Dec 11, 2005, 10:31 PM
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The thing I like about using time is it's about the easiest value to reliably get the stick/group/jumper after you to give before following you out. I can trust most people to count 10 seconds, somewhat reliably, if I make them swear to me in the plane that they will do so after I jump.

nathaniel

Dec 11, 2005, 10:57 PM
Post #15 of 364 (9790 views)
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The only thing that proves a theory is observation.

That's quite an epistemological theory you've got there. How would you prove it?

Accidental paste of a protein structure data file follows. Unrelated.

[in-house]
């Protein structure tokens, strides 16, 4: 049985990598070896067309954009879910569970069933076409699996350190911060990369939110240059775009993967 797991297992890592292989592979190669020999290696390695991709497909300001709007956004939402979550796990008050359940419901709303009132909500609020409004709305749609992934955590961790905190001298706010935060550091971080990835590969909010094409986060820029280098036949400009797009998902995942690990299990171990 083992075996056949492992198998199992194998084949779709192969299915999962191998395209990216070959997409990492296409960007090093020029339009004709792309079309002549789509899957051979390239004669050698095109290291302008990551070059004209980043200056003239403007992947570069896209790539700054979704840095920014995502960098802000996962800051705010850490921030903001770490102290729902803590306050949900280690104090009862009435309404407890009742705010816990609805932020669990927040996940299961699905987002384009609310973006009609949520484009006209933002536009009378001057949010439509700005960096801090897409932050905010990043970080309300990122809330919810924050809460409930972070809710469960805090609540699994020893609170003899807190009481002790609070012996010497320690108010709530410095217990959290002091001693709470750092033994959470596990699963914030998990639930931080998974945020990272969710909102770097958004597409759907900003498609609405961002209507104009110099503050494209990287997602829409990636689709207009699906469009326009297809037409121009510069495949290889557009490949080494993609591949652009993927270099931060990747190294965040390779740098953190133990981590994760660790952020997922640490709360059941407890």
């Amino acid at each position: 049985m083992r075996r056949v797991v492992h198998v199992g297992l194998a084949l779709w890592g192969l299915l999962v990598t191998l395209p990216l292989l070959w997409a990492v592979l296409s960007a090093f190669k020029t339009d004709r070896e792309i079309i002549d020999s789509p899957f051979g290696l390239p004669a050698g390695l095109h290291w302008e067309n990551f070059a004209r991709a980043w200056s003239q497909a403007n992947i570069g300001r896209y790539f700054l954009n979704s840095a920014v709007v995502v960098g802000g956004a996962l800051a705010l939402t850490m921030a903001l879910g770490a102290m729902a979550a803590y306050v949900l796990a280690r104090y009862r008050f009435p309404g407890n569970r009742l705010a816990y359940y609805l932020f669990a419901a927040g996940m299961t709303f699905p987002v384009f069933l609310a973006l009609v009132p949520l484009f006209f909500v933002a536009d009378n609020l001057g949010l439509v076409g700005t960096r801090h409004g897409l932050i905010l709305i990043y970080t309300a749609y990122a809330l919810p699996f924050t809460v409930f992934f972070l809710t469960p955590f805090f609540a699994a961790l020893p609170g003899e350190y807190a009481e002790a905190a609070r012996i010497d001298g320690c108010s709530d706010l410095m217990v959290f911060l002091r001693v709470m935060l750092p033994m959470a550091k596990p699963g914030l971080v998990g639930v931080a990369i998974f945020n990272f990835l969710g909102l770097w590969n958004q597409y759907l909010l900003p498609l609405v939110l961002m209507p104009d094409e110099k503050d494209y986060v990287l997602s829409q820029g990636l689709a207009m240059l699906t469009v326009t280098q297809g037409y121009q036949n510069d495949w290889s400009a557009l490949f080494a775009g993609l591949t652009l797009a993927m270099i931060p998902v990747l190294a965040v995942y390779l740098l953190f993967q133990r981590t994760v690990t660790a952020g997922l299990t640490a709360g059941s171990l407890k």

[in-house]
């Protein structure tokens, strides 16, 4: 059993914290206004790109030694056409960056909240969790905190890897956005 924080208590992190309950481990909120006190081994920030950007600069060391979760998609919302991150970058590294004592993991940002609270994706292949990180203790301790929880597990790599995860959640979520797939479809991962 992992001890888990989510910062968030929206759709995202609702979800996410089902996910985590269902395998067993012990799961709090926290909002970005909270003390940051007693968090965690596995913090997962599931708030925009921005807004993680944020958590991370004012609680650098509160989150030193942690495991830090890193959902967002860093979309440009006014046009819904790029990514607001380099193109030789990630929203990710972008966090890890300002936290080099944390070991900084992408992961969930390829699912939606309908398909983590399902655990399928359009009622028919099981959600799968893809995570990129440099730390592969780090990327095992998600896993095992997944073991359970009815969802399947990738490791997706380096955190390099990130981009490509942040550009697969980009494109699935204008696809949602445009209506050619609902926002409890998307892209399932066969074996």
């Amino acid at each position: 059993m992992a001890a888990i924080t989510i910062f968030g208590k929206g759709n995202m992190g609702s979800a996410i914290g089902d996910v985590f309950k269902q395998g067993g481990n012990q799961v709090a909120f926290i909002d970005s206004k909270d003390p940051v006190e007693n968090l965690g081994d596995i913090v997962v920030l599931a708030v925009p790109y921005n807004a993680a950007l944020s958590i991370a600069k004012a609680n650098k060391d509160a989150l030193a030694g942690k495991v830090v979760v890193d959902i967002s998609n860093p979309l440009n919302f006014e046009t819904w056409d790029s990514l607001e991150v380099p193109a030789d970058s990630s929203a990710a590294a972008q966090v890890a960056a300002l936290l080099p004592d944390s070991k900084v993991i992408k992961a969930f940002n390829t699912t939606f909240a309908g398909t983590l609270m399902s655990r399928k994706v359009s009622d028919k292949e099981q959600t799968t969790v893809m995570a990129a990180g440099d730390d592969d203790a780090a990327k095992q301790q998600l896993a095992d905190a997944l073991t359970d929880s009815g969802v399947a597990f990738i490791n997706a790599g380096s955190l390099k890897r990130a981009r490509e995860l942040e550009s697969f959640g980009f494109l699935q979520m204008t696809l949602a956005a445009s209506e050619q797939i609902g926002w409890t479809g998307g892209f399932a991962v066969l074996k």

BIGUN  (D 23385)

Dec 12, 2005, 4:26 AM
Post #16 of 364 (9702 views)
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 Re: [kallend] The "45 degree rule" for exit separation DOES NOT WORK [In reply to] Can't Post
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The "45 degree rule" for exit separation DOES NOT WORK.

Neither does not posting LouDiamond's chart on the back of the aircraft, nor the pilot not communicating the ground speed. I like BillVon's approach to /2, but there is still that commmunication gap. I'm thinking every plane ought to have a bullhorn like Mullins bird... He comes on and tells ya, exit, exit, exit and I noticed at WFFC last year, he was giving separation times between groups.

<Makes note of another bullet item for safety day>

Anvilbrother  (C 39168)

Dec 12, 2005, 6:04 AM
Post #17 of 364 (9657 views)
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I was impressed with the fact that he gave separation times.